DIPG: Diffuse Intrinsic Pontine Glioma
Highly aggressive and hard to treat brain cancer. The tumor is found in the main area of the brainstem called the pons, which controls vital functions such as breathing, blood pressure, and heart rate. It also effects nervous systems such as eye movement, balance, and eating and swallowing.

Approximately 200-400 children in the U.S. are diagnosed with DIPG each year. Average age of diagnosis is 5-9, but can occur at any age of childhood.

DIPG cannot be removed because the malignant cells intertwine with healthy cells in the brainstem.

The average survival time from diagnosis is 9 months.
Only 10% of children with DIPG survive 2 years following diagnosis, and less than 1% survive for 5 years.

There have been over 200 clinical testing with chemotherapy drugs for patients with DIPG with little to no success.
2009 was the first ever study on DIPG cells in a lab. Since the tumor is inoperable, families are asked to donate the child's tumor after death to help find a cure. 80% of DIPG tumors have a mutation in histone 3, one of the proteins that packages DNA.

Of all the brain cancers in children, DIPG is by far the deadliest. With all medical advances for all other brain cancers, DIPG has the same prognosis as a child diagnosed 40 years ago. There is no effective treatment. There is NO CURE. NO chance of survival.

Treatments are: Radiation for 6-7 weeks with steroids, and or Experimental Chemotherapy. Surgery is not an option because of the location of the tumor.
Radiation on the tumor can cause the tumor to shrink, but it only shrinks it for a small period of time. Typically it gives the patient 3 more months of life. Once the tumor starts growing back, it grows back aggressively and they usually won’t use radiation again because it won’t shrink the the tumor again.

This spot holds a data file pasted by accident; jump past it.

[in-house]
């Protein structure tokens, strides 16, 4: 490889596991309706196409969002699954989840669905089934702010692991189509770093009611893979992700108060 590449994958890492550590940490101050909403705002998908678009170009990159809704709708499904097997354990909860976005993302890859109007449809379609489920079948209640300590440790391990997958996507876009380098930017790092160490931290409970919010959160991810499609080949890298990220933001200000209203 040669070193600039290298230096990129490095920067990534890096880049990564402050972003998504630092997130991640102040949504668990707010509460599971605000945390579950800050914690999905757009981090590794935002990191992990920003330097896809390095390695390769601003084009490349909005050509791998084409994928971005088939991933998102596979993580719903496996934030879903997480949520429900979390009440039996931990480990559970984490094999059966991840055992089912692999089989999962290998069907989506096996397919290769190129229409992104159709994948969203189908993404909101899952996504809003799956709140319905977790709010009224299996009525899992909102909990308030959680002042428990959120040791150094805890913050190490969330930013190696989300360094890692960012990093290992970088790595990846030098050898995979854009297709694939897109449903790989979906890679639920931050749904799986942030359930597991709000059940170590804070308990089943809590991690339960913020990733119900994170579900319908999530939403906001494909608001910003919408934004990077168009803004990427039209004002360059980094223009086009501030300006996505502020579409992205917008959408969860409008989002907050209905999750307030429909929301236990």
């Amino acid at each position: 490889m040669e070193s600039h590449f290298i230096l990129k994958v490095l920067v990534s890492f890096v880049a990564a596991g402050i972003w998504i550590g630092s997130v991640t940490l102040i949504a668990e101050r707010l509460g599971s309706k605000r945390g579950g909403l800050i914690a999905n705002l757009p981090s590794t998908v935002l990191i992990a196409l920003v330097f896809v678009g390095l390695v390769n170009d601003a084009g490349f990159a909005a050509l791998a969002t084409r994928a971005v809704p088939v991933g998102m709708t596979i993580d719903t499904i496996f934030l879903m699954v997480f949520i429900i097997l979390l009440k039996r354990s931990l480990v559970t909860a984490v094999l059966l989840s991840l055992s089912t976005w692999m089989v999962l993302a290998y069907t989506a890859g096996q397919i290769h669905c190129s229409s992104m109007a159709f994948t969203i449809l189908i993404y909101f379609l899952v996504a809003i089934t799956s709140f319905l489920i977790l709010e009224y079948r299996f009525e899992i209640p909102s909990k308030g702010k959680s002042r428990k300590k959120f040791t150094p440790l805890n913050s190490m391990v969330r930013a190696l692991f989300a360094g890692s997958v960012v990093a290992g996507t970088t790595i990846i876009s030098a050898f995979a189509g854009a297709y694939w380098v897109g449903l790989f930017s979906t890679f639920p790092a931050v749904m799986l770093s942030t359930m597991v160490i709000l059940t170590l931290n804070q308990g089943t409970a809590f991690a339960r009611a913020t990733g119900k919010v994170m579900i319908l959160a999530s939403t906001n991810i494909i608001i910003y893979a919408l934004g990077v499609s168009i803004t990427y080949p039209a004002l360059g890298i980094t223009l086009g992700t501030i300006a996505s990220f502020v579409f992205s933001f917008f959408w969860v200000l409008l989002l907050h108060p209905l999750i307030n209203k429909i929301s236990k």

Typically when a child undergoes radiation, there is swelling in the area that is being treated. The back of the head looses hair and becomes irritated and feels like a sunburn. The child's face becomes very swollen, eyes will cross and some become blind. The steroids that they take causes weight gain. Most children can no longer walk.

When Brinley was diagnosed we were told that if we did nothing, she had 2-6 weeks of life, with radiation, 9 months to 2 years. What an impossible situation and outlook.

When Brinley was diagnosed, she couldn't walk but a few steps and would fall over. She had a hard time focusing her eyes and had slurred speech.

With many prayer warriors, and God’s blessings, Brinley has finished her 7th week of radiation. She has had no side effects of radiation, besides losing her hair on the site. Her cheeks are a little puffy and she has gained weight, but her vision is perfect and she is running and playing.

Her mother and father, Brittany and Adam, are looking at options as to what to do, and where to go next. Brinley will have a follow up MRI around July 20th to see what the tumor is doing. Please help us pray that Brinley will be the 1% and her cancer will go into remission and stay that way.


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